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Many management and leadership development programmes take great satisfaction in the positive responses received from individual participants on the “smiley” sheets they hand out at the end of their course. And for the most part these programmes do make a good impression on that manager or leader who leaves the programme feeling full of great ideas about how they will change themselves and their organisations.
But what usually happens is that this “changed” person returns to an “unchanged” organisation – and is quickly disheartened and discouraged from trying to effect change or from trying to use their new skills and knowledge.
The positive energy the newly minted learner was so eager to pass on to his company is consigned to the bin and the impact and purpose of their expensive training is, for the most part, lost – along with the employer’s investment.
Why? Far too often, the learner is disconnected from the natural context of his or her learning, namely the workplace. Although some have been saying this for years, for the most part, leadership and management development programmes have not yet heeded this counsel. The traditional reliance on the case method of teaching has cut the schools off from their clients. Companies have also used executive programmes as a reward for their managers, rather than as a legitimate learning tool. The business school takes the money, the company ticks the training box and the status quo continues.
However, there are ways to diffuse the learning back into the organisation and help returning managers and leaders drive real change in their organisation as a result of what they learn. This can be encouraged in two ways; through ‘teaching impact’ – where participants act as teachers on the job and diffuse the learning to their colleagues at work and through ‘action impact’ – where participants drive changes in their organisations as a result of the concepts and experiences they had on the development programme.
A concept of “using work” not “making work” is something that more executive programmes should adopt – they should develop their own cases instead of using Harvard’s. In that way real problems would be solved and real issues addressed. Not only should participants learn in the class and discuss different frameworks that could be implemented in the workplace – they should also be able to gain valuable lessons from taking action within their organisation and the challenges faced therein.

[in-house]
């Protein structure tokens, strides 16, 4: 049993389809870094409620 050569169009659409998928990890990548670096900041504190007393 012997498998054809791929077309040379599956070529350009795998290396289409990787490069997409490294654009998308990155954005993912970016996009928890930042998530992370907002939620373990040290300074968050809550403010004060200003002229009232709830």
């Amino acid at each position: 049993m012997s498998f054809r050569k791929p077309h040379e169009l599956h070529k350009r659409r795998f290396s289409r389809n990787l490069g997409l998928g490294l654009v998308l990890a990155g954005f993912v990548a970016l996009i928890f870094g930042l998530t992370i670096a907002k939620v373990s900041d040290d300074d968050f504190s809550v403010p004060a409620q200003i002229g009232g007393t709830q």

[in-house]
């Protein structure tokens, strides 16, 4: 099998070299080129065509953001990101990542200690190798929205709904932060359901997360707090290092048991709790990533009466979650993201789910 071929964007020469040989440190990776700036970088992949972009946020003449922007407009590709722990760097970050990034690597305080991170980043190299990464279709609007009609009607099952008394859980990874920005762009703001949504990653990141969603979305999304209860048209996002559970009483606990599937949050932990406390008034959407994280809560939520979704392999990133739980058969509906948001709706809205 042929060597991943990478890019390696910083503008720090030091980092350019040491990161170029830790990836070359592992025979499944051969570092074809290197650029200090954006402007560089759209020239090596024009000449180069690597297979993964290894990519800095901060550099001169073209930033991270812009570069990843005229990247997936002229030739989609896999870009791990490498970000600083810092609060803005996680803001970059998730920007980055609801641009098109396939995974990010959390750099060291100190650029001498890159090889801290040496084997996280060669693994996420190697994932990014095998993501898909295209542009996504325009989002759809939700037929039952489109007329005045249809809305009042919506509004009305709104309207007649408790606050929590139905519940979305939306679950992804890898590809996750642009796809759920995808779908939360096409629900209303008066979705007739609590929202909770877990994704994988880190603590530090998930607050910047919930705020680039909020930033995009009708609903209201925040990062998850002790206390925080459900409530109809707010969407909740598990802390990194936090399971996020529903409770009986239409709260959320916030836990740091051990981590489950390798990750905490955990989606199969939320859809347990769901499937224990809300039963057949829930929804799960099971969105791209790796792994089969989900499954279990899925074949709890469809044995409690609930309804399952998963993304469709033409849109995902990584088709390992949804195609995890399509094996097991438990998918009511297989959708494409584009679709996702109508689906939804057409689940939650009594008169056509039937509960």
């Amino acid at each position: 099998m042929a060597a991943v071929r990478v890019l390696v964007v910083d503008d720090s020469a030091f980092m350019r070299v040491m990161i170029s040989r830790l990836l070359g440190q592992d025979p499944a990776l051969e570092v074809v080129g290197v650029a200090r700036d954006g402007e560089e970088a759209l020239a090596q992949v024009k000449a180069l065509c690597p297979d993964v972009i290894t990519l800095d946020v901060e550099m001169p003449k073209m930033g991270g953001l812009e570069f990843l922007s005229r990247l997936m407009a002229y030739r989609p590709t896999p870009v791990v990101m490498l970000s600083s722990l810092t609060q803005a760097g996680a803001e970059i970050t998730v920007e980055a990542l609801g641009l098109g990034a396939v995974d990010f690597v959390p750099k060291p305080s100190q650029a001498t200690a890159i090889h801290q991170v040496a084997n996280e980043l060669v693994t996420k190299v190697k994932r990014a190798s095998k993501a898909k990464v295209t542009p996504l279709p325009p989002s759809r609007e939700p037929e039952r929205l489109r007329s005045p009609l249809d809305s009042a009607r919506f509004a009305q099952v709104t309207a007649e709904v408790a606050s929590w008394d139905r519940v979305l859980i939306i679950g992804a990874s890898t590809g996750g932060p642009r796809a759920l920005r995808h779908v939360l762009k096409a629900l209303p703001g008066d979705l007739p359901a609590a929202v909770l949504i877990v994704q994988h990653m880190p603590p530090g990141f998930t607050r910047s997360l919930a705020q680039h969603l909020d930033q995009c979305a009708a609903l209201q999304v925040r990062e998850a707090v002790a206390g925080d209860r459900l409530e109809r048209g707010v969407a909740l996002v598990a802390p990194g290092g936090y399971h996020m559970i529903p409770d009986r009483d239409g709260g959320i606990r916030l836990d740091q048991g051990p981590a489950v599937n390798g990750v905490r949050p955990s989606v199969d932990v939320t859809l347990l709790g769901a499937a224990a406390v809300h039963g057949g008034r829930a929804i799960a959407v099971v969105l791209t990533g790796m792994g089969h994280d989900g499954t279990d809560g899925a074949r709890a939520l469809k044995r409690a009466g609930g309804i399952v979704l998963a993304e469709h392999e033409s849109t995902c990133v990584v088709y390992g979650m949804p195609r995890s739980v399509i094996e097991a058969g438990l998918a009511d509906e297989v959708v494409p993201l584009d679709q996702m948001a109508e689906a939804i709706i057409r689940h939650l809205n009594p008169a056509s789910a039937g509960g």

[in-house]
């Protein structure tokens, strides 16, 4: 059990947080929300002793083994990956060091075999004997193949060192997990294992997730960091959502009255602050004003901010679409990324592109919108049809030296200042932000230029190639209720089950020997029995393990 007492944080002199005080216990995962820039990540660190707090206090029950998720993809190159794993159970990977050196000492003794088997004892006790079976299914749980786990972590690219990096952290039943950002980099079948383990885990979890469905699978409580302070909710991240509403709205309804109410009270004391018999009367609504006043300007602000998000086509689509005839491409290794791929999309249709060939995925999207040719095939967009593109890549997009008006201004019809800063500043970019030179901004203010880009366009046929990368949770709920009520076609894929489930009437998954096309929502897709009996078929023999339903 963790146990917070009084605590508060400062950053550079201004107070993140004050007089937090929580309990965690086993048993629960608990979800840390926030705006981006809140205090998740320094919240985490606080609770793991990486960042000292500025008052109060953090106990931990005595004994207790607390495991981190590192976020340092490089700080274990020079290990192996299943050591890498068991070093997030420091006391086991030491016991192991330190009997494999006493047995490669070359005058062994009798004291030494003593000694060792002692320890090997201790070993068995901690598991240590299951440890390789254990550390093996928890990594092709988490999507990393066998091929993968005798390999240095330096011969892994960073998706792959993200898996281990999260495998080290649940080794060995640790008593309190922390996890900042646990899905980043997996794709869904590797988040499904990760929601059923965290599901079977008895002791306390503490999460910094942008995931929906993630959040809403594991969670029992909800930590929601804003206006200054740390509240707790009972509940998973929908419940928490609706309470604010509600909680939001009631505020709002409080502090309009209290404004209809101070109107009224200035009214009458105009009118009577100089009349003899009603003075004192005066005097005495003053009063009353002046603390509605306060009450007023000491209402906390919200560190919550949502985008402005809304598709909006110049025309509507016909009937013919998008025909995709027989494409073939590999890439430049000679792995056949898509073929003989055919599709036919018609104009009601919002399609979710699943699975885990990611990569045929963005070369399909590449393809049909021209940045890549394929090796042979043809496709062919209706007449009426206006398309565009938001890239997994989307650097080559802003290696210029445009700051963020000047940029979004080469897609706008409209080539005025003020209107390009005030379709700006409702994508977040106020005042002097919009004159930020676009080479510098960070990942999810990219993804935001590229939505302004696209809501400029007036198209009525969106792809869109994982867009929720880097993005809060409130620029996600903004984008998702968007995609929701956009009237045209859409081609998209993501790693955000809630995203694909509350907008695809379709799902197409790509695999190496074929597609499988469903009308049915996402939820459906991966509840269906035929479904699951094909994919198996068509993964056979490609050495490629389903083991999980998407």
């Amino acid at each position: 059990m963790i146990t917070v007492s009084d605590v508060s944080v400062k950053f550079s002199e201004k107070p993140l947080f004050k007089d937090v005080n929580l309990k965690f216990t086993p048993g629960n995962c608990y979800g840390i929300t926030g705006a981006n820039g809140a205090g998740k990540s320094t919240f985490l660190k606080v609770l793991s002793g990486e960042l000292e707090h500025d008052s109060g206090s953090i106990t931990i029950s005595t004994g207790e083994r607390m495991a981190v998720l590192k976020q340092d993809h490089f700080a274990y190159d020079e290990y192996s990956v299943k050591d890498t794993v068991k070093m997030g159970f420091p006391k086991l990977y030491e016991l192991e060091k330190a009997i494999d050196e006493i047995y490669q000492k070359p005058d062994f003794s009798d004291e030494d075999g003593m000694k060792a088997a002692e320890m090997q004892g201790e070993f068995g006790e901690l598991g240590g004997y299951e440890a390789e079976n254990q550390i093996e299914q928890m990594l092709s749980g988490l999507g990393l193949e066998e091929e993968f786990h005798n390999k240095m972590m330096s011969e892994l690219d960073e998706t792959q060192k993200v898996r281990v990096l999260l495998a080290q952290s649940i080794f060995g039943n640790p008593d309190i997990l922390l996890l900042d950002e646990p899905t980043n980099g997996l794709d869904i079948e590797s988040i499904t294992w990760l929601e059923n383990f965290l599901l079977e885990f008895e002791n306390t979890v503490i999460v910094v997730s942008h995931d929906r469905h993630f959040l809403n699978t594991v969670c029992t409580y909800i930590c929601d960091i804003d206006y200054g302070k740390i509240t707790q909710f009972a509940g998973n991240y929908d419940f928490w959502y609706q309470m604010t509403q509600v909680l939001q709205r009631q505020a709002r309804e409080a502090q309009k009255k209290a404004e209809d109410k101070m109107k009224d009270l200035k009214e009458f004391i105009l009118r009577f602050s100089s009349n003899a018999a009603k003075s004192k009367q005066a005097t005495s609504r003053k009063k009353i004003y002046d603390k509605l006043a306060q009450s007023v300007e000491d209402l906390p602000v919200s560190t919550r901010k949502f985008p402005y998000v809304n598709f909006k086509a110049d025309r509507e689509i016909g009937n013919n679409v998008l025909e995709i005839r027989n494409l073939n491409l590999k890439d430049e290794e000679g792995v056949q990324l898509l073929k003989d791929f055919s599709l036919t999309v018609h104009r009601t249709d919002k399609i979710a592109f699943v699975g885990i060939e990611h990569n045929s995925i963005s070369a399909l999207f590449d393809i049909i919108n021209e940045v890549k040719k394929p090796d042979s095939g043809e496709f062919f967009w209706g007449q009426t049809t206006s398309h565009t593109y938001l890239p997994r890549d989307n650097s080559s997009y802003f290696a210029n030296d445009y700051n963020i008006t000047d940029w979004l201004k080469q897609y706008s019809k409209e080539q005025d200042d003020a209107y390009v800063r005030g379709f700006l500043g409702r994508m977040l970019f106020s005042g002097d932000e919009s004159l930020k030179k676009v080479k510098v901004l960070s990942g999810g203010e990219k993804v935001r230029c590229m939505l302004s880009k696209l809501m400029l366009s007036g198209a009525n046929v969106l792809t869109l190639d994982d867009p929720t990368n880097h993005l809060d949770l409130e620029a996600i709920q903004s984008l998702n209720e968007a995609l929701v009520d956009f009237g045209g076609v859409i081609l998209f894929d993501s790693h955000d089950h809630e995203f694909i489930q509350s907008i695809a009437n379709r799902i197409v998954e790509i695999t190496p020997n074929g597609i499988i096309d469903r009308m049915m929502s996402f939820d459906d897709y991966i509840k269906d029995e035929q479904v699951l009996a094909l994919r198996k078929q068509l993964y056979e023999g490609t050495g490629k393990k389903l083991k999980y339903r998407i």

The only way for business students to positively impact on their own development and that of their organisation is if they have the opportunity to learn whilst effecting the changes within their teams and organisations. For those organisations sending managers to executive programmes it would be prudent to consider what impact or returns could be realised if these programmes focused on participants and the issues they faced and helping these same managers bring the learning back into their organisations.
If changes do not occur at those companies that are sending managers to programmes and also at the business schools that are delivering them, there will continue to be disappointed participants and company money will continue to be wasted.
The problem of changing the management mindset needs to be tackled, both from the company point of view and from the business school perspective. Companies should not be satisfied with a programme unless their employee participants return and add demonstrable added value as a result.
This does not mean turning everything on its head however. The first step needs to be tackling the chief executive and helping him or her to realise what executive training has the potential to do for their organisation and have them support their employees in this process. It is only then that more training programmes for executives will be able to bring about real and positive change.
The author is managing director of the IMPM (International Masters in Practicing Management) at The Desautels Faculty of Management, McGill University.
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